DUBAI (Reuters) – A Saudi-led military coalition said on Sunday it had launched air strikes on Huthi military targets in southwest Yemen that Huthi-run media said had hit a prison, killing dozens of people. The Sunni Muslim coalition, which has been battling the Iran-aligned Huthi movement for more than four years in Yemen, said in a statement carried on Saudi state television that it destroyed a site storing drones and missiles in Dhamar. Residents told Reuters there had been six air strikes and that a complex in the city being used as a detention center had been hit. The Huthi health ministry spokesman, in comments carried on the group s Al Masirah TV, said 60 bodies had been pulled from rubble at the prison and that the number could rise. There was no immediate independent confirmation of the number of casualties. “The explosions were strong and shook the city,” one resident said. “Afterwards ambulance sirens could be heard until dawn.” The Western-backed alliance intervened in Yemen in March 2015 against the Huthis after they ousted the internationally recognized government from power in the capital, Sanaa, in late 2014. The movement, which holds most major population centers in the Arabian peninsula nation, has stepped up cross-border missile and drone attacks on Saudi Arabia in recent months. The Saudi-led alliance has responded with strikes on Huthi targets. The coalition, which has come under criticism by international rights groups for air strikes that have killed civilians, said it had taken measures to protect civilians in Dhamar and the assault complied with international law. Al Masirah quoted the head of the Huthis national committee for prisoner affairs, Abdul Qader al-Mortada, as saying the detention center in Dhamar housed 170 prisoners. The United Nations is trying to ease tension in Yemen to prepare for political negotiations to end the war that has killed tens of thousands and pushed the long-impoverished country to the brink of famine. The conflict is widely seen in the region as a proxy war between Saudi Arabia and Iran. The Houthis, who deny being puppets of Tehran, say they are fighting a corrupt system. Reporting by Reuters team in Yemen and Nayera Abdallah in Cairo; Writing by Ghaida Ghantous; Editing by Clarence Fernandez and Dale Hudson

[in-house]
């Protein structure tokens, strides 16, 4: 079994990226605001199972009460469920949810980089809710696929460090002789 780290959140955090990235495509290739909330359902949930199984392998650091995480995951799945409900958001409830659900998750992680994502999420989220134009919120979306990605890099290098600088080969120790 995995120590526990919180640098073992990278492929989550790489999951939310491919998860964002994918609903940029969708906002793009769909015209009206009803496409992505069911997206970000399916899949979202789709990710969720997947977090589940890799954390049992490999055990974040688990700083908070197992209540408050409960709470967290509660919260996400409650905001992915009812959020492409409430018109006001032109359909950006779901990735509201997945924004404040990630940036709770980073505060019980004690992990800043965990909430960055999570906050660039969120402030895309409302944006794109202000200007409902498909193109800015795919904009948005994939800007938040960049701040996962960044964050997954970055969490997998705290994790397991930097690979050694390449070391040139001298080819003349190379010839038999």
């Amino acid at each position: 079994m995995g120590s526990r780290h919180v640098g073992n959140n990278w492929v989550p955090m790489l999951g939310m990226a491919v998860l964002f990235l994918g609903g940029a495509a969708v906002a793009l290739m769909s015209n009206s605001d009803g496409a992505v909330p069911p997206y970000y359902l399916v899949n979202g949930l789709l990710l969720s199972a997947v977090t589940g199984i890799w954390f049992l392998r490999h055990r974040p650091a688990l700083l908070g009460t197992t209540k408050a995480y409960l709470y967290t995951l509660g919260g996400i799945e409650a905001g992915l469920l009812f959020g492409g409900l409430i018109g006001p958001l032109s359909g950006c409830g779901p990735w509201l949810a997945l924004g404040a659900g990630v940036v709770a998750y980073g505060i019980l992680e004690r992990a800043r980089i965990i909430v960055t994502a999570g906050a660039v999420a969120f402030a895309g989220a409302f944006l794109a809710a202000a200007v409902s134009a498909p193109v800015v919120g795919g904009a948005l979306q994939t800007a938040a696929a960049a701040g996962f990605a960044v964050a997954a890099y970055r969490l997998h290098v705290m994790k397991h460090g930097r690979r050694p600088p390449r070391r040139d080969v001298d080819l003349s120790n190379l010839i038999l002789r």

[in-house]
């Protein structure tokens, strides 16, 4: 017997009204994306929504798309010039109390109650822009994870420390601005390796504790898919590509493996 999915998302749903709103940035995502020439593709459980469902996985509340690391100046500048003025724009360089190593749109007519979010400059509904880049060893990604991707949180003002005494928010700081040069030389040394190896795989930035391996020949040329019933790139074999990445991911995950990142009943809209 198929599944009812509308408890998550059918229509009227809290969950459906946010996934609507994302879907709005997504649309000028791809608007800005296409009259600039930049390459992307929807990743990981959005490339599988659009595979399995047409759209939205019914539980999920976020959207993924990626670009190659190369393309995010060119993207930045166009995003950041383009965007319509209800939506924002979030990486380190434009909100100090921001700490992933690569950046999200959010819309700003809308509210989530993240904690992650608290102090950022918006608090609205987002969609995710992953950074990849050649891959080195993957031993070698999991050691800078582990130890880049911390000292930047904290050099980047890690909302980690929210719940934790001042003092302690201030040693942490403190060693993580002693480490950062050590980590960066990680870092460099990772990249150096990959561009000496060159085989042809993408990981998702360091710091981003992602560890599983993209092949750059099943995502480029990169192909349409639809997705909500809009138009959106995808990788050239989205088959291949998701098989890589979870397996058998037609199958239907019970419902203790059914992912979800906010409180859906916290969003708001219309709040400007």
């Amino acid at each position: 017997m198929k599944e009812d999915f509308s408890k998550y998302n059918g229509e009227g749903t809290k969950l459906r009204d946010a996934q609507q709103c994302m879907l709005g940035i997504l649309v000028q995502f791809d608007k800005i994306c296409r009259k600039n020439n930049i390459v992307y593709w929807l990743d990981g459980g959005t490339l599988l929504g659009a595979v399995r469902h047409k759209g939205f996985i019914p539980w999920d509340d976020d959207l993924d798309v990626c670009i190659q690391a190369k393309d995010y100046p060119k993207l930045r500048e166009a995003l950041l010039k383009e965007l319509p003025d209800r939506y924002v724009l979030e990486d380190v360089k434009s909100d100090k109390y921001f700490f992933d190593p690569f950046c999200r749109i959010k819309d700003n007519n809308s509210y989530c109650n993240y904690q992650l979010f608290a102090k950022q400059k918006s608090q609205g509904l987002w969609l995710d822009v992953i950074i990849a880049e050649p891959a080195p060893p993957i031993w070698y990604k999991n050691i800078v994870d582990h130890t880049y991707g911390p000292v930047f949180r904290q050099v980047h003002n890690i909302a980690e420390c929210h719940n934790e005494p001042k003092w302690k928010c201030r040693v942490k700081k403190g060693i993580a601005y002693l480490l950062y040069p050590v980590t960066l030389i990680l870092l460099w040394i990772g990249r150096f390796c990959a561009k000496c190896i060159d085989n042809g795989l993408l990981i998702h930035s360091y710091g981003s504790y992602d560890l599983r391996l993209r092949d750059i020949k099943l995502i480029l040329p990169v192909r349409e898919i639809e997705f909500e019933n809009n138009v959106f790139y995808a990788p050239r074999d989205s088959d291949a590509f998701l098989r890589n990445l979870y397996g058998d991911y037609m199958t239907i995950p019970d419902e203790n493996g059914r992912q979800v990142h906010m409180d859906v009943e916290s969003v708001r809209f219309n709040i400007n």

SANAA, Yemen (AP) — Airstrikes hit Yemeni government forces heading to the southern port city of Aden to fight separatists backed by the United Arab Emirates on Thursday, killing at least 30 troops, a government commander said. It was not immediately clear who was behind the airstrikes but the government side blamed the UAE, which has armed and trained separatist militias in southern Yemen. Officials in the UAE declined to immediately comment. Infighting has raged for weeks between Yemeni government forces and the separatists, even though the two are allies in a Saudi-led coalition that has been fighting Yemen s Houthi rebels who control the capital, Sanaa, and most of the country s north since 2015. The UAE is also part of that coalition. The fighting between forces loyal to the internationally recognized government and the separatists has added another layer to the complex civil war in the Arab world s most impoverished country. Col. Mohamed al-Oban, a commander of the special forces in Abyan province, said the troops were on the road, headed from Abyan toward Aden on Thursday, when the strikes took place. He didn t say who carried them out, saying only the planes were from the Saudi-led coalition. The UAE also maintains warplanes as part of the coalition in Yemen. Yemen s foreign ministry tweeted a statement by Deputy Foreign Minister Mohammed Abdullah al-Hadrami, saying: “The government condemns the Emirati airstrike on government forces.” “We hold the UAE fully responsible for this explicit extra-judicial targeting” of the government forces, the statement said, adding that the airstrikes also left several civilians dead but without providing a specific death toll. The government statement also urged the UN Security Council to condemn the airstrikes. The attack came a day after government forces pushed into Aden to try and retake the city from UAE-backed separatists. Earlier on Wednesday, government troops wrested back control of Zinjibar, the capital of neighboring Abyan province, from the separatists and headed toward Aden. Information Minister Moammar al-Iryani said Wednesday that government forces also reclaimed Aden s airport, the main hub for the country s south, but the separatists denied that. According to officials speaking on condition of anonymity to discuss the matter with reporters, forces loyal to the Saudi-backed Yemeni President Mansour Abed Rabbo Hadi gained some ground at the Aden airport complex before the separatists forced them to retreat. Videos showing separatist militia in control of the airport were posted on social media on Thursday by the Southern Transitional Council, the separatists commanding body. The push by the government forces into Aden underscored the seesaw nature of the fighting. Only weeks before, the separatists had gained much territory in southern Yemen, pushing government forces out of strategic cities and areas. Though a coalition partner in the war against the Houthis, the UAE never threw its support fully behind President Hadi, allegedly over his ties to Yemen s Muslim Brotherhood, choosing instead to train and support the separatist militias. Yemen was split into two countries, the North and South Yemen, during much of the Cold War before unifying in 1990 but a separatist movement has continued in the south. The Brotherhood is a pan-Arab Islamist movement that has been designated as a terrorist group by several Arab governments, including the UAE. Michael reported from Cairo. Associated Press writer Noha ElHennawy in Cairo contributed to this report. By AHMED AL-HAJ and MAGGIE MICHAEL Photo: In this frame grab from video provided by Yemen Today, Yemeni army vehicles enter Zinjibar, Yemen, Wednesday, Aug. 28, 2019. Yemeni officials and local residents say forces loyal to the country s internationally recognized government have wrested control of the capital of southern Abyan province from separatists backed by the United Arab Emirates. They say government forces on Wednesday pushed the UAE-backed militia, known as the Security Belt, out of Zinjibar after clasher that left at least one dead and 30 wounded fighters.